His clout, however, is a greater reminder of Democratic failure. It didn’t have to be this way. The 50-50 Senate could have been a 51-49 Democratic Senate or even 52-48. In the last two election cycles, Democrats lost winnable races with flawed candidates or struggled, in the case of Bill Nelson of Florida, to defend an incumbent in a blue-wave year. Manchin agita is better reserved for the disastrous campaign of Sara Gideon, the Maine Democrat who spent more than $63 million to lose to Susan Collins and still had almost $15 million left in her account after the election. Gideon’s 2020 loss was galling because Joe Biden ran strongly in Maine, beating Trump 53 to 44 percent. Collins, a moderate Republican, was one of the few candidates anywhere to manage an effective ticket-splitting bid, winning over many Biden voters. Gideon’s uninspiring and overtly nationalized campaign was an ill fit for Maine, emblematic of all the ways Democrats in D.C. have failed to connect in rural America.

Beyond Maine, Democrats’ missed opportunities in Florida and North Carolina will probably haunt them for years to come. While Florida has become, since 2020, a foreboding state for left-of-center candidates, 2018 was a rare opportunity for Democrats to at least defend their gains. As Republican Ron DeSantis very narrowly defeated Andrew Gillum, Florida senator Bill Nelson fell to Governor Rick Scott, a GOP arch-conservative. Nelson lost by just 10,033 votes, an absurdly close margin. The Nelson and Gillum losses were, in retrospect, deeply dispiriting for Democrats because they came during a backlash wave against the Trump White House when hopes were so high for Democratic dominance. Democrats did flip the House that year, but the Florida defeats have proved to be just as significant. Nelson’s presence in the Senate would have diminished Manchin’s influence; he behaved more like a conventional Democrat.

Unlike Maine, North Carolina was not a Biden state in 2020: Trump won it by just a single percentage point. A strong Democratic contender, however, could have run ahead of the presidential ticket and won a slim victory. Roy Cooper, North Carolina’s Democratic governor, accomplished this twice. But the national Democrats’ choice of Cal Cunningham, a moderate former state senator, to take on Republican Thom Tillis would backfire when news of an extramarital affair broke shortly before Election Day. The affair, though, did not doom Tillis alone. The Cunningham campaign was a milquetoast, insipid endeavor, offering little in the way of a compelling policy or vision. Had Schumer and the Democratic Senatorial Campaign Committee been more encouraging to a young, energetic state senator named Jeff Jackson, it’s possible Democrats would be holding the seat today.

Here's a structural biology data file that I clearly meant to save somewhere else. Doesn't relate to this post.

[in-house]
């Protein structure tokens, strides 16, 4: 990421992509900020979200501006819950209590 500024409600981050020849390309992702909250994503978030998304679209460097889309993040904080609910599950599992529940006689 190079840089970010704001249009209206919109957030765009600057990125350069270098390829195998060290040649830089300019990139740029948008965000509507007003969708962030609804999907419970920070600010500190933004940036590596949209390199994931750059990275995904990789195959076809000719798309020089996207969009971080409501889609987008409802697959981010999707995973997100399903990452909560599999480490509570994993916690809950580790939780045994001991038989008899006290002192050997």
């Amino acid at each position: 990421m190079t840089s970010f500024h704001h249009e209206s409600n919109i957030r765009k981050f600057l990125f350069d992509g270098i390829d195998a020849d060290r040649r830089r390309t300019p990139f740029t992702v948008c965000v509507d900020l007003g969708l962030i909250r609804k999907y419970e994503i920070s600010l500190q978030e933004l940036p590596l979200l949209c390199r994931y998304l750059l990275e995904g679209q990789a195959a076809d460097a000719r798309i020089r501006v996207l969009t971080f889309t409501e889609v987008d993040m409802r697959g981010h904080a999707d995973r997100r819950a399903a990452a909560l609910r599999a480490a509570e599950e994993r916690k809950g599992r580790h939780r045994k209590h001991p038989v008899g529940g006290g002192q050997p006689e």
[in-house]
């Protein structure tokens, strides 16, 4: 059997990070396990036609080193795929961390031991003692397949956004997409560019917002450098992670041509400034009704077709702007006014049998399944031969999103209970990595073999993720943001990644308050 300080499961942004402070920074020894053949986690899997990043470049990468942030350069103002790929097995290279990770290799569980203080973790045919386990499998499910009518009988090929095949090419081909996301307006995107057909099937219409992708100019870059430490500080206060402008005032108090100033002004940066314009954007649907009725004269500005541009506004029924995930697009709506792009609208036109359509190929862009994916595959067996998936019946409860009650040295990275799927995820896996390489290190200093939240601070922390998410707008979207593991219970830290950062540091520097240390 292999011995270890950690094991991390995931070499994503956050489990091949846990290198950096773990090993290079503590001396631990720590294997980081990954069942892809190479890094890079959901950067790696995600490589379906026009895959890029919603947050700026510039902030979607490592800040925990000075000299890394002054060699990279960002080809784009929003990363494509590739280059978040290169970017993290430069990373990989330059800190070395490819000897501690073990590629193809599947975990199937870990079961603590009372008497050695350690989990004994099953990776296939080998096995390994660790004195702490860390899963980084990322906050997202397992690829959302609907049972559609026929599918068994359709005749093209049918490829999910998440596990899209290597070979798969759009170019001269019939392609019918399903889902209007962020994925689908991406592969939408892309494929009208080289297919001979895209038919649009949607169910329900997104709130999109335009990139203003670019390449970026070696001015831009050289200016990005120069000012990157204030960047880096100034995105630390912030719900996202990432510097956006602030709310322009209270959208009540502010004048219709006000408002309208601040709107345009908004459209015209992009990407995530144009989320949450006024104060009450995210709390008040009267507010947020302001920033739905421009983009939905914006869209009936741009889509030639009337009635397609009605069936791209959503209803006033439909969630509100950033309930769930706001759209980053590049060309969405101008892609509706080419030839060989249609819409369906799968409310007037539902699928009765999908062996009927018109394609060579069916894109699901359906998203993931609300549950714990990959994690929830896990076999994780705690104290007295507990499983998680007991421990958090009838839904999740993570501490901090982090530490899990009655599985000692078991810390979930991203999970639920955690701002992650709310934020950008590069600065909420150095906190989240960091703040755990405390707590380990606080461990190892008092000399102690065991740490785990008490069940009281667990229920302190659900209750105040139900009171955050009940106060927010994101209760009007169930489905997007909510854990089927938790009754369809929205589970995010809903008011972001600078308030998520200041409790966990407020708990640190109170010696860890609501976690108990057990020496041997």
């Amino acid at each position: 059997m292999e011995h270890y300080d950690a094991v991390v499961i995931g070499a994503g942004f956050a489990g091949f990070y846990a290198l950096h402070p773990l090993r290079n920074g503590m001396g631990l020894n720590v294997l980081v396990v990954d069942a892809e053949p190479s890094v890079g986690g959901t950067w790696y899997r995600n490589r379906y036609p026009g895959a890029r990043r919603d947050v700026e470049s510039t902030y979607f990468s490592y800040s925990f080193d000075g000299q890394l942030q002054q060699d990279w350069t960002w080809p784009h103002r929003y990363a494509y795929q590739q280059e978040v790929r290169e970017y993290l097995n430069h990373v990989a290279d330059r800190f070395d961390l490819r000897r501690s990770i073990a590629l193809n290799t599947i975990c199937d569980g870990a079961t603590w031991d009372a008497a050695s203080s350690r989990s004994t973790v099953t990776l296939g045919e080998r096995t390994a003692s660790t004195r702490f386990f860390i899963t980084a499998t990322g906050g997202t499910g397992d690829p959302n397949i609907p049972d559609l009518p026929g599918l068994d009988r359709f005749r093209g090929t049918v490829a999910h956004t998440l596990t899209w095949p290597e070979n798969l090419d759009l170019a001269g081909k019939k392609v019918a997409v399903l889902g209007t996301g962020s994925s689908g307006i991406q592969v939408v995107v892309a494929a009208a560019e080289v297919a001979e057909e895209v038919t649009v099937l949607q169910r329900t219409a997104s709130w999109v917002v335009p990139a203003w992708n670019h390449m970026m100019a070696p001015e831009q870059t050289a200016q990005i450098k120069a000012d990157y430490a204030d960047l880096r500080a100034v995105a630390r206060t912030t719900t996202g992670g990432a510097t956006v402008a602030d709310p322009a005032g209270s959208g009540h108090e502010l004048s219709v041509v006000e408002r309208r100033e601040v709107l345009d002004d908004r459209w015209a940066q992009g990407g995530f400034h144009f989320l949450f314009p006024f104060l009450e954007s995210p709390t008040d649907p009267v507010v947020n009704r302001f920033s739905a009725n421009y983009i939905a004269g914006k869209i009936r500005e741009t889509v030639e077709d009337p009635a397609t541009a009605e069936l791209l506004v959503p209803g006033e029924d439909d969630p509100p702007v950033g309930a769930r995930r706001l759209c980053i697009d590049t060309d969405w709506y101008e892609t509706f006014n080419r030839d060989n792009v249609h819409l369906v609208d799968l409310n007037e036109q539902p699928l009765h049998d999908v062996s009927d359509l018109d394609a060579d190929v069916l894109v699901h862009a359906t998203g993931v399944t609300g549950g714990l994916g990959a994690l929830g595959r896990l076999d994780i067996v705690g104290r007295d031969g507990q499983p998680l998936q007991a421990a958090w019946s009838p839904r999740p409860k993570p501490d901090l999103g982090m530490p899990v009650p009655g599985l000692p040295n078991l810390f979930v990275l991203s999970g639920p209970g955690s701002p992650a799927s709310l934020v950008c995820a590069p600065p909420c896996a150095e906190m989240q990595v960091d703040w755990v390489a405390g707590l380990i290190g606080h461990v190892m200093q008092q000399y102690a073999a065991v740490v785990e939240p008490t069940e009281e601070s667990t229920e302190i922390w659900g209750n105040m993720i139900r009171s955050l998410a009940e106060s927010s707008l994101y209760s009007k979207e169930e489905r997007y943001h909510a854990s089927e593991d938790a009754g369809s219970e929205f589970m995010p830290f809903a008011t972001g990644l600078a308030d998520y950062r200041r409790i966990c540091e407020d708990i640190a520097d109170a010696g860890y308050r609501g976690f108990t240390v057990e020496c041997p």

None of this should spare Manchin criticism. Rather, it’s a reminder for activists and ordinary Democratic voters that one senator from West Virginia does not encompass all that is wrong with the party. In 2024, Manchin may seek another term with Trump at the top of the ticket. As a Democrat running in a state his party is bound to lose in a landslide, his career will probably end, with another conservative Republican sliding in to replace him. This Republican Manchin successor, voting with hardline conservatives on every issue of consequence, will not be so infamous — yet will play an even more devastating role for any kind of progressive agenda. That is how the saga of Joe Manchin comes to a close.

Democrats’ Problems Go Beyond Joe Manchin